Once the vulnerabilities are identified and the appropriate remediation plans are created, it is time to conduct the measures that will help avoid human error. Custom policies and procedures, which are created specially for your organization, will help bridge the gaps in your company. In this case, applying generic policies will have no impact in your particular business.

Blinders do not address the specialties of your organization and do not take your existing systems into account; therefore, your HIPAA compliant software should help you develop convenient procedures and policies in order to avoid PHI breaches.

Moreover, the software must contain effective employee training programs that will help your staff become aware of cyber threats, the possible consequences of data breaches, and learn how they can ensure additional PHI security.

Preparing for Audits through Secure Documentation Storage

Documentation management is one of the most important functions of the software aimed at the healthcare sector. In fact, using HIPAA compliant software is key, as its main advantages include secure storage and structured documentation management. The software simplifies documentation processing and makes caregivers completely ready for any kind of unexpected audit. Reliably stored information is perfect proof (and practice) of HIPAA compliance for years to come.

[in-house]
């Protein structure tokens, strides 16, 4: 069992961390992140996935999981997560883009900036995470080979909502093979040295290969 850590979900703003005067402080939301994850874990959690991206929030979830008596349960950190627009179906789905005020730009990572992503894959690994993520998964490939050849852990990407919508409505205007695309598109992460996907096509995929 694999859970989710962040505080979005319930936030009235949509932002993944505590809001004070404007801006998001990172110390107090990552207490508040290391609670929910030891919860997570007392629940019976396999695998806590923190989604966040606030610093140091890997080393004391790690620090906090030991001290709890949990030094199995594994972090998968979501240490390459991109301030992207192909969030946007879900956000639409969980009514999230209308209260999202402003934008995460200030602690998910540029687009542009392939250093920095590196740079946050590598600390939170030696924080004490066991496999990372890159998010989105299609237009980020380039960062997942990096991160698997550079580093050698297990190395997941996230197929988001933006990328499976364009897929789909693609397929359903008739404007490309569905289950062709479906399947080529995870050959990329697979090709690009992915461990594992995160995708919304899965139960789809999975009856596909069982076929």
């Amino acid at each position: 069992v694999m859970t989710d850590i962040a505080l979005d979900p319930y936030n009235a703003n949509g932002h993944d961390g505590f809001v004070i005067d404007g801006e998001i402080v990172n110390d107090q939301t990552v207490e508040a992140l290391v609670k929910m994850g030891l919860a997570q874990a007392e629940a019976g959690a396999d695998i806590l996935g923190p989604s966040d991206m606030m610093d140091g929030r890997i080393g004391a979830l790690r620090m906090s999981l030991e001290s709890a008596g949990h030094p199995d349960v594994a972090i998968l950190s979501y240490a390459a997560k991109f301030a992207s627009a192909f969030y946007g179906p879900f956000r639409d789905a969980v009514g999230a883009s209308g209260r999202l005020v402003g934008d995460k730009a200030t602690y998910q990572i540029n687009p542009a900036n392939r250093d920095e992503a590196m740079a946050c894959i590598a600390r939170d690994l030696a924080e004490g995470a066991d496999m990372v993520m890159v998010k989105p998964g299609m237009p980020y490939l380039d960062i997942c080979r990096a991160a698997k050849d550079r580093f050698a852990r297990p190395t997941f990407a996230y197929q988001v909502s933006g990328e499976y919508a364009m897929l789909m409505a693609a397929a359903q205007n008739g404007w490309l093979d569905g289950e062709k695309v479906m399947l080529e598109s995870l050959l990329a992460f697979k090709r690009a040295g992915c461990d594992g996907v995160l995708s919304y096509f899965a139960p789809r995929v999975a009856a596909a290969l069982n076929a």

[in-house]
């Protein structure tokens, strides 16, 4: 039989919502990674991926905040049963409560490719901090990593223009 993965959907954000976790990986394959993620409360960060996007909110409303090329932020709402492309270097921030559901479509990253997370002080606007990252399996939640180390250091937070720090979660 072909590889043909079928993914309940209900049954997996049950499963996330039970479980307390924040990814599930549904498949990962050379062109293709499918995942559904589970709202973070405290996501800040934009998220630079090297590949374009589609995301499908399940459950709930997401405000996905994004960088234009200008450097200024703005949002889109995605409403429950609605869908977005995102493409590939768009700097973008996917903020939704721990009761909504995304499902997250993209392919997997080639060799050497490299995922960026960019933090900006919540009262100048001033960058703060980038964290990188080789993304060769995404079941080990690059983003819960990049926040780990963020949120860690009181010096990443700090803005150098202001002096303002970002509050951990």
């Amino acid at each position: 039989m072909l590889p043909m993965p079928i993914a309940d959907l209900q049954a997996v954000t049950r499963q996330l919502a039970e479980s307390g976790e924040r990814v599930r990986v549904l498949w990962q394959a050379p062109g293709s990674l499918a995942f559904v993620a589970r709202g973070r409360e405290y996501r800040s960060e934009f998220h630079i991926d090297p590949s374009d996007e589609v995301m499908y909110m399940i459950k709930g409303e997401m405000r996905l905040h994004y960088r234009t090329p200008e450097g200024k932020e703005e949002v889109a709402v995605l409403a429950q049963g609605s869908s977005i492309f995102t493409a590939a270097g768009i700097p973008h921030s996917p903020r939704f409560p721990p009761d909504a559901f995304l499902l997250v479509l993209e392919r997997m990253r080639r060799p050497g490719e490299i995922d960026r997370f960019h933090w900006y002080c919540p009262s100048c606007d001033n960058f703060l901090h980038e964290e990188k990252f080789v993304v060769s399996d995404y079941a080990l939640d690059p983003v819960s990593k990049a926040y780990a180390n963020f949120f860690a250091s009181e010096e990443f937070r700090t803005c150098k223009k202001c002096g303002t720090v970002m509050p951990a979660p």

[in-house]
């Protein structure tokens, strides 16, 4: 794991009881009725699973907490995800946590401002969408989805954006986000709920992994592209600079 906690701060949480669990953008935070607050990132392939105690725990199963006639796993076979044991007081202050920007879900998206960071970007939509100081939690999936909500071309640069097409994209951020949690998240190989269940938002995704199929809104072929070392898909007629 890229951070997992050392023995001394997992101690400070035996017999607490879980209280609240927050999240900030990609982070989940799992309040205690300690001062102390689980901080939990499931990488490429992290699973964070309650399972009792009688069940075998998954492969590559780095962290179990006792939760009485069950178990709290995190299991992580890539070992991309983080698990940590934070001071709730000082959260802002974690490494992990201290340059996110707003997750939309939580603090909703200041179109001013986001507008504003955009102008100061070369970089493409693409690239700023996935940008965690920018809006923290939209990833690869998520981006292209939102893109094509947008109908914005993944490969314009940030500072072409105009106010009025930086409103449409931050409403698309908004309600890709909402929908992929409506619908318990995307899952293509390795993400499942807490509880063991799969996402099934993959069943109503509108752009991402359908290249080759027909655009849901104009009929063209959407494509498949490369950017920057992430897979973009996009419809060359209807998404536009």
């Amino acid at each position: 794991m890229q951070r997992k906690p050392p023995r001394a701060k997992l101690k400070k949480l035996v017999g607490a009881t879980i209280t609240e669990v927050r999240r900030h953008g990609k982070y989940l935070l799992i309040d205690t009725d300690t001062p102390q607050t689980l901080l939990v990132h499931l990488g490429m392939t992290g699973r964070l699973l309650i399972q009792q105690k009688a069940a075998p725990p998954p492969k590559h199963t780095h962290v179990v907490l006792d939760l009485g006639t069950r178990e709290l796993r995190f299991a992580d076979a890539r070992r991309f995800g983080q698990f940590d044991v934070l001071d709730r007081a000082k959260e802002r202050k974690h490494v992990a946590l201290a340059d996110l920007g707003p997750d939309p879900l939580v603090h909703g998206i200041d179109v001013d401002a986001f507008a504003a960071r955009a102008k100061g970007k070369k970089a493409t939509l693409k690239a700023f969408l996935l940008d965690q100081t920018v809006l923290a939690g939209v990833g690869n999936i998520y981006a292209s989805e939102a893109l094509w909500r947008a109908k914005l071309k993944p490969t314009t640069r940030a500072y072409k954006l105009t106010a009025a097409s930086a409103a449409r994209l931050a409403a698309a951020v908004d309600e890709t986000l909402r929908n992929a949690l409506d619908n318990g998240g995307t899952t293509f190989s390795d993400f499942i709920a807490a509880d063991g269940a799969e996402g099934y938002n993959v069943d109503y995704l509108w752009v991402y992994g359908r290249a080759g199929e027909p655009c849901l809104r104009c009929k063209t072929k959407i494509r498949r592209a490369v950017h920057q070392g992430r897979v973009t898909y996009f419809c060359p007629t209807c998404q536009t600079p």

Establishing Reliable Relationships through Agreement Management

The HIPAA regulates relationships between caregivers and their business associates that are organizations hired to handle ePHI. The Omnibus Rule mandates business associate agreements (BAAs) made between healthcare providers and their business associates. That is why the adopted software has to manage these relationships and allow to execute BAAs when needed. Furthermore, the solution must track the signing of the agreement by all business associates and monitor the way they handle ePHI to ensure you work with a reliable partner.

Efficient Recovery through Incident Management

All healthcare providers and covered entities always risk disclosing medical records and violating HIPAA principles. An opened laptop or broken safe can lead to tremendous fines if there is a data breach. That is why HIPAA compliance software should handle incident recording and analyzing for you. If the solution could not prevent a specific breach from happening, that error must be analyzed in order to avoid such situations from recurring. Moreover, the software must also automatically report the case to OCR when a breach occurs.

Reliable and secure software can act as an efficient assistant and gatekeeper for your data, especially for startup owners, financial institutions and, specifically, medical organizations. Adopting an effective solution will facilitate data processing, ensure complete PHI protection, and help avoid data breaches in the future. GearHeart offers deep expertise in building HIPAA compliance software and is ready to provide any healthcare provider or other covered entity with a custom solution that ensures HIPAA requirements are met. Contact us at [email protected] and customize your software as soon as possible!